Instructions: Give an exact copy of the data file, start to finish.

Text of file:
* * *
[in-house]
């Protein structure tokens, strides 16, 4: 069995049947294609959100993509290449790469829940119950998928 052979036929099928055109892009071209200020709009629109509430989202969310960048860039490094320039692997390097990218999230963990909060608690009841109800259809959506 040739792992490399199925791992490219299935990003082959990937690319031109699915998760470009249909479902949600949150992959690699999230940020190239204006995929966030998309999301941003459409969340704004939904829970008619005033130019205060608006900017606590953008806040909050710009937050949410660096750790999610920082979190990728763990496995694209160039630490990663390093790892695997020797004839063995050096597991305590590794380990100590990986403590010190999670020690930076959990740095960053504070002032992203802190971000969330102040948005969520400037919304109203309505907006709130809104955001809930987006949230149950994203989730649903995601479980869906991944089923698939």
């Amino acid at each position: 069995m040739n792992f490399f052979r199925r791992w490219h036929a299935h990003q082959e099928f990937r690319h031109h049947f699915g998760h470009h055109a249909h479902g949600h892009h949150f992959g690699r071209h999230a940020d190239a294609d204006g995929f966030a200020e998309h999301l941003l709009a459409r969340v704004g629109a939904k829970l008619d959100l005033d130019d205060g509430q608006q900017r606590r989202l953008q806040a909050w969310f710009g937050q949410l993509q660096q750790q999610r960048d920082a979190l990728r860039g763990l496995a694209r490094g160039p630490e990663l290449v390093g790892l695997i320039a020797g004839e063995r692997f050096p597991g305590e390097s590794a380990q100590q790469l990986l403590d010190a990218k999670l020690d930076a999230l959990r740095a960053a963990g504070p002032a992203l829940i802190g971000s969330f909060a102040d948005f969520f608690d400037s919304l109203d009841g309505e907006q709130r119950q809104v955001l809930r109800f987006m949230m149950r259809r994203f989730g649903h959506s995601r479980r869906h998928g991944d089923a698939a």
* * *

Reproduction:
[in-house]
């Protein structure tokens, strides 16, 4: 069995049947294609959100993509290449790469829940119950998928 052979036929099928055109892009071209200020709009629109509430989202969310960048860039490094320039692997390097990218999230963990909060608690009841109800259809959506 040739792992490399199925791992490219299935990003082959990937690319031109699915998760470009249909479902949600949150992959690699999230940020190239204006995929966030998309999301941003459409969340704004939904829970008619005033130019205060608006900017606590953008806040909050710009937050949410660096750790999610920082979190990728763990496995694209160039630490990663390093790892695997020797004839063995050096597991305590590794380990100590990986403590010190999670020690930076959990740095960053504070002032992203802190971000969330102040948005969520400037919304109203309505907006709130809104955001809930987006949230149950994203989730649903995601479980869906991944089923698939």
């Amino acid at each position: 069995m040739n792992f490399f052979r199925r791992w490219h036929a299935h990003q082959e099928f990937r690319h031109h049947f699915g998760h470009h055109a249909h479902g949600h892009h949150f992959g690699r071209h999230a940020d190239a294609d204006g995929f966030a200020e998309h999301l941003l709009a459409r969340v704004g629109a939904k829970l008619d959100l005033d130019d205060g509430q608006q900017r606590r989202l953008q806040a909050w969310f710009g937050q949410l993509q660096q750790q999610r960048d920082a979190l990728r860039g763990l496995a694209r490094g160039p630490e990663l290449v390093g790892l695997i320039a020797g004839e063995r692997f050096p597991g305590e390097s590794a380990q100590q790469l990986l403590d010190a990218k999670l020690d930076a999230l959990r740095a960053a963990g504070p002032a992203l829940i802190g971000s969330f909060a102040d948005f969520f608690d400037s919304l109203d009841g309505e907006q709130r119950q809104v955001l809930r109800f987006m949230m149950r259809r994203f989730g649903h959506s995601r479980r869906h998928g991944d089923a698939a």